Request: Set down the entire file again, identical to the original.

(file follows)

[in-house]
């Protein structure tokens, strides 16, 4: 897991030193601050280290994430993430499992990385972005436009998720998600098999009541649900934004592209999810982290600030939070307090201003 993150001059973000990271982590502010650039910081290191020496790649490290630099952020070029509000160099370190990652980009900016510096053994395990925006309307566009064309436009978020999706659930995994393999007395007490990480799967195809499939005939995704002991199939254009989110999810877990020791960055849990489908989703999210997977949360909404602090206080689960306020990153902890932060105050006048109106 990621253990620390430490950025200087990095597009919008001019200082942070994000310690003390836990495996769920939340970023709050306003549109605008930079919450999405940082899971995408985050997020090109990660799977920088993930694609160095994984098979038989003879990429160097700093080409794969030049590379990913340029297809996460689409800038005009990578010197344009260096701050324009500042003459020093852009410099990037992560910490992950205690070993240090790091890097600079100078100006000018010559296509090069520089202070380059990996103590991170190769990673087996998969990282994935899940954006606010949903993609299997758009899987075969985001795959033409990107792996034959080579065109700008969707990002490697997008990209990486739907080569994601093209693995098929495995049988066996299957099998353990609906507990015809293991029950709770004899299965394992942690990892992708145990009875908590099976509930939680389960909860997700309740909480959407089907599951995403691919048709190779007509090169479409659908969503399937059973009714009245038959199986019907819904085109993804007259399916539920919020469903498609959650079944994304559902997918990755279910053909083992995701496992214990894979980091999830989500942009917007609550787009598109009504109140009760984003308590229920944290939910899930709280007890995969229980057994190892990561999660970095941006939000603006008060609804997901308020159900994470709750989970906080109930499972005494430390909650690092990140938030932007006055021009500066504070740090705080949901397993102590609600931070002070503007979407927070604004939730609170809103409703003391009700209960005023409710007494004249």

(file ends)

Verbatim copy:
[in-house]
């Protein structure tokens, strides 16, 4: 897991030193601050280290994430993430499992990385972005436009998720998600098999009541649900934004592209999810982290600030939070307090201003 993150001059973000990271982590502010650039910081290191020496790649490290630099952020070029509000160099370190990652980009900016510096053994395990925006309307566009064309436009978020999706659930995994393999007395007490990480799967195809499939005939995704002991199939254009989110999810877990020791960055849990489908989703999210997977949360909404602090206080689960306020990153902890932060105050006048109106 990621253990620390430490950025200087990095597009919008001019200082942070994000310690003390836990495996769920939340970023709050306003549109605008930079919450999405940082899971995408985050997020090109990660799977920088993930694609160095994984098979038989003879990429160097700093080409794969030049590379990913340029297809996460689409800038005009990578010197344009260096701050324009500042003459020093852009410099990037992560910490992950205690070993240090790091890097600079100078100006000018010559296509090069520089202070380059990996103590991170190769990673087996998969990282994935899940954006606010949903993609299997758009899987075969985001795959033409990107792996034959080579065109700008969707990002490697997008990209990486739907080569994601093209693995098929495995049988066996299957099998353990609906507990015809293991029950709770004899299965394992942690990892992708145990009875908590099976509930939680389960909860997700309740909480959407089907599951995403691919048709190779007509090169479409659908969503399937059973009714009245038959199986019907819904085109993804007259399916539920919020469903498609959650079944994304559902997918990755279910053909083992995701496992214990894979980091999830989500942009917007609550787009598109009504109140009760984003308590229920944290939910899930709280007890995969229980057994190892990561999660970095941006939000603006008060609804997901308020159900994470709750989970906080109930499972005494430390909650690092990140938030932007006055021009500066504070740090705080949901397993102590609600931070002070503007979407927070604004939730609170809103409703003391009700209960005023409710007494004249």